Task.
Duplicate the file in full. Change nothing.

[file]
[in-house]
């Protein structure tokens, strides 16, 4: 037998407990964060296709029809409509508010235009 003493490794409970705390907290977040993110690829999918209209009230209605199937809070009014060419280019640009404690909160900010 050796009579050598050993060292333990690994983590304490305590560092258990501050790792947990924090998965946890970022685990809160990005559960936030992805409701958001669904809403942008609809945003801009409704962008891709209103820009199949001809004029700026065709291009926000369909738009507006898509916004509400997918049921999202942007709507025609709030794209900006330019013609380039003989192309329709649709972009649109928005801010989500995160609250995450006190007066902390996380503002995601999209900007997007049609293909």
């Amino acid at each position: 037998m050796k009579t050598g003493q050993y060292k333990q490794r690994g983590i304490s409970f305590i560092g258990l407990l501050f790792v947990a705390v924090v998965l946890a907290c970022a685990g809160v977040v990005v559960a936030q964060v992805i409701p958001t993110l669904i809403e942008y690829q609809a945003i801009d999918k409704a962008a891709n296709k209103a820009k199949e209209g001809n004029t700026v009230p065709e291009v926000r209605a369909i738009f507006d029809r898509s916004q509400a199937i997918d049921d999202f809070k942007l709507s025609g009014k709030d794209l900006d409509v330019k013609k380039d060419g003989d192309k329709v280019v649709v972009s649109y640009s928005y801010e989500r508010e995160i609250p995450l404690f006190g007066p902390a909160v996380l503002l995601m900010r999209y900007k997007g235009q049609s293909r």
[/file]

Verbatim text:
[in-house]
């Protein structure tokens, strides 16, 4: 037998407990964060296709029809409509508010235009 003493490794409970705390907290977040993110690829999918209209009230209605199937809070009014060419280019640009404690909160900010 050796009579050598050993060292333990690994983590304490305590560092258990501050790792947990924090998965946890970022685990809160990005559960936030992805409701958001669904809403942008609809945003801009409704962008891709209103820009199949001809004029700026065709291009926000369909738009507006898509916004509400997918049921999202942007709507025609709030794209900006330019013609380039003989192309329709649709972009649109928005801010989500995160609250995450006190007066902390996380503002995601999209900007997007049609293909």
């Amino acid at each position: 037998m050796k009579t050598g003493q050993y060292k333990q490794r690994g983590i304490s409970f305590i560092g258990l407990l501050f790792v947990a705390v924090v998965l946890a907290c970022a685990g809160v977040v990005v559960a936030q964060v992805i409701p958001t993110l669904i809403e942008y690829q609809a945003i801009d999918k409704a962008a891709n296709k209103a820009k199949e209209g001809n004029t700026v009230p065709e291009v926000r209605a369909i738009f507006d029809r898509s916004q509400a199937i997918d049921d999202f809070k942007l709507s025609g009014k709030d794209l900006d409509v330019k013609k380039d060419g003989d192309k329709v280019v649709v972009s649109y640009s928005y801010e989500r508010e995160i609250p995450l404690f006190g007066p902390a909160v996380l503002l995601m900010r999209y900007k997007g235009q049609s293909r």